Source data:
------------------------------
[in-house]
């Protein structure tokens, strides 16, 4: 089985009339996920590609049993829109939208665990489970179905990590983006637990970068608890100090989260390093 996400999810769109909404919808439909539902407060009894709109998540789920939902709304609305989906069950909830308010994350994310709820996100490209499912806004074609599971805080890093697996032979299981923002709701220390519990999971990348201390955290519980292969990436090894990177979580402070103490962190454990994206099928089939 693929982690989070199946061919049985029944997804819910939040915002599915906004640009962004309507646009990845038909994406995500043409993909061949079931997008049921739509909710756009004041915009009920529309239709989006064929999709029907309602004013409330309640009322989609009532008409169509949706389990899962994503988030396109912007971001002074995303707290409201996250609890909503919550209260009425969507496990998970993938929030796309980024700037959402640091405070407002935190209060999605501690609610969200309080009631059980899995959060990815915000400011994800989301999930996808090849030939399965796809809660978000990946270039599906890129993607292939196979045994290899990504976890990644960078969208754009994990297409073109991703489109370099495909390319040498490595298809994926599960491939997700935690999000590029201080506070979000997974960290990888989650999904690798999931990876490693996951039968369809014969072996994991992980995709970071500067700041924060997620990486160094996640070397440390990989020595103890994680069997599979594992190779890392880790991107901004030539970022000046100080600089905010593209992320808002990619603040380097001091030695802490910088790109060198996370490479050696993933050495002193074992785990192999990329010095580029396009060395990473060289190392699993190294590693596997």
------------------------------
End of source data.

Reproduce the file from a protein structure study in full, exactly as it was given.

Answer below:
[in-house]
């Protein structure tokens, strides 16, 4: 089985009339996920590609049993829109939208665990489970179905990590983006637990970068608890100090989260390093 996400999810769109909404919808439909539902407060009894709109998540789920939902709304609305989906069950909830308010994350994310709820996100490209499912806004074609599971805080890093697996032979299981923002709701220390519990999971990348201390955290519980292969990436090894990177979580402070103490962190454990994206099928089939 693929982690989070199946061919049985029944997804819910939040915002599915906004640009962004309507646009990845038909994406995500043409993909061949079931997008049921739509909710756009004041915009009920529309239709989006064929999709029907309602004013409330309640009322989609009532008409169509949706389990899962994503988030396109912007971001002074995303707290409201996250609890909503919550209260009425969507496990998970993938929030796309980024700037959402640091405070407002935190209060999605501690609610969200309080009631059980899995959060990815915000400011994800989301999930996808090849030939399965796809809660978000990946270039599906890129993607292939196979045994290899990504976890990644960078969208754009994990297409073109991703489109370099495909390319040498490595298809994926599960491939997700935690999000590029201080506070979000997974960290990888989650999904690798999931990876490693996951039968369809014969072996994991992980995709970071500067700041924060997620990486160094996640070397440390990989020595103890994680069997599979594992190779890392880790991107901004030539970022000046100080600089905010593209992320808002990619603040380097001091030695802490910088790109060198996370490479050696993933050495002193074992785990192999990329010095580029396009060395990473060289190392699993190294590693596997």